20-Jun (The Wall Street Journal) — Federal Reserve policy makers, meeting amid growing concerns about the U.S. recovery and the European debt crisis, have an array of options if they decide the economy needs an added boost.
Fed officials, concluding a two-day policy meeting Wednesday, could extend a program known as “Operation Twist,” in which the central bank sells short-term Treasury bills and notes and plows the proceeds into longer-term securities. They also could decide to shift the proceeds into mortgage- backed securities rather than long-term Treasury bonds.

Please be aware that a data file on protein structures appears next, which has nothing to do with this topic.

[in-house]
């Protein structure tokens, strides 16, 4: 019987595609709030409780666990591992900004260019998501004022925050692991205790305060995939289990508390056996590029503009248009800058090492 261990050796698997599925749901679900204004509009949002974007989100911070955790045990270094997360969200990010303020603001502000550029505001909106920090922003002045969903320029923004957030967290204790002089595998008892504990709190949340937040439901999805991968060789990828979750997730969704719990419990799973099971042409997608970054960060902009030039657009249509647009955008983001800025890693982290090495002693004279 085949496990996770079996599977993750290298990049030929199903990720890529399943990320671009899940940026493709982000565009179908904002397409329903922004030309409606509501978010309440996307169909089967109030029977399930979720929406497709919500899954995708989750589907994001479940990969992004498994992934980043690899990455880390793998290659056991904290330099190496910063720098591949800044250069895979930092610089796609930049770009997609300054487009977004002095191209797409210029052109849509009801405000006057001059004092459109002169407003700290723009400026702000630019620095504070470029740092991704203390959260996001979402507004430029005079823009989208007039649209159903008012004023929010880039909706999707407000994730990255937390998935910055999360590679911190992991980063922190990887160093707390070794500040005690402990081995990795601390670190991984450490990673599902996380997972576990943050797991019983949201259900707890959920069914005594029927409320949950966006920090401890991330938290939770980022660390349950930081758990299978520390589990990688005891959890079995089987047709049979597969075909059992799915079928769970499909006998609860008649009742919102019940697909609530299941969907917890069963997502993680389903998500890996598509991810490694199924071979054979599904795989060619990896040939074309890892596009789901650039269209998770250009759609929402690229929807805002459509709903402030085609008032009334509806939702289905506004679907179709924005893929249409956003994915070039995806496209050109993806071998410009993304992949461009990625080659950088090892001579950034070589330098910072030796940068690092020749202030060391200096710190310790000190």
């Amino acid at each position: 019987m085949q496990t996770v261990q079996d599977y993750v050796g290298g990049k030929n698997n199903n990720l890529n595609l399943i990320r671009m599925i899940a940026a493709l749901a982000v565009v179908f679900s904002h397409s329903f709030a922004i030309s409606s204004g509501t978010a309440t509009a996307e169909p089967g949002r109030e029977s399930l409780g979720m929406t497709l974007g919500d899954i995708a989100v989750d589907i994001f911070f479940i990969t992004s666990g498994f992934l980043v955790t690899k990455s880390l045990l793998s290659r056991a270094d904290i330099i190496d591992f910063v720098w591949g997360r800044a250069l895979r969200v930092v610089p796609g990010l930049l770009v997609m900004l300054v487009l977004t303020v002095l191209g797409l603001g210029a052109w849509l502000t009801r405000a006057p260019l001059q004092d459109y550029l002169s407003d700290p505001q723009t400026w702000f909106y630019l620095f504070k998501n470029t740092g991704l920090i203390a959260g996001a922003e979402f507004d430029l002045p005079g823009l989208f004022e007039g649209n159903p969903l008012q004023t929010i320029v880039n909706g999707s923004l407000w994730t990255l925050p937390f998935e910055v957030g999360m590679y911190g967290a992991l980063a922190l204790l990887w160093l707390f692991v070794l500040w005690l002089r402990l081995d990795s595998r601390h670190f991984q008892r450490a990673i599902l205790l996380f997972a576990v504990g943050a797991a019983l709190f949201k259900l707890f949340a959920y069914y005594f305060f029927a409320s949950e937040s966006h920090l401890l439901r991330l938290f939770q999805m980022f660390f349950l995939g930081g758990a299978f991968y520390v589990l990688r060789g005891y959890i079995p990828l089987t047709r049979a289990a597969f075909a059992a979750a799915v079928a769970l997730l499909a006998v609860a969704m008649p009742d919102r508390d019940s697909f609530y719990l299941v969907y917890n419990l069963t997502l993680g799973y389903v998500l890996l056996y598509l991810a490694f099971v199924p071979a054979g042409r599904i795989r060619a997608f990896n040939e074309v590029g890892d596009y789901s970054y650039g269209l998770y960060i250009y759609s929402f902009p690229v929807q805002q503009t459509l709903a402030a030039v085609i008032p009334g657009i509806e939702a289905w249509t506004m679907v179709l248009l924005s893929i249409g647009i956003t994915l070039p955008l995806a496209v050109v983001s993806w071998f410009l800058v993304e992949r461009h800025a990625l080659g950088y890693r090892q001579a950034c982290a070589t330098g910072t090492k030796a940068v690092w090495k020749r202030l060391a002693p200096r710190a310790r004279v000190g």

Among other choices: launching a new round of bond-buying, known to some as quantitative easing, to expand the central bank’s portfolio of assets. Or they could alter the way they describe their plans for interest rates with an assurance that short-term interest rates will stay near zero beyond 2014.
Policy makers also could stand pat but offer assurance that they stand ready to act if the economy gets weaker.
With the exception of standing pat, all these moves would be aimed at bringing down long-term interest rates and reducing credit costs more broadly to spur spending and investment.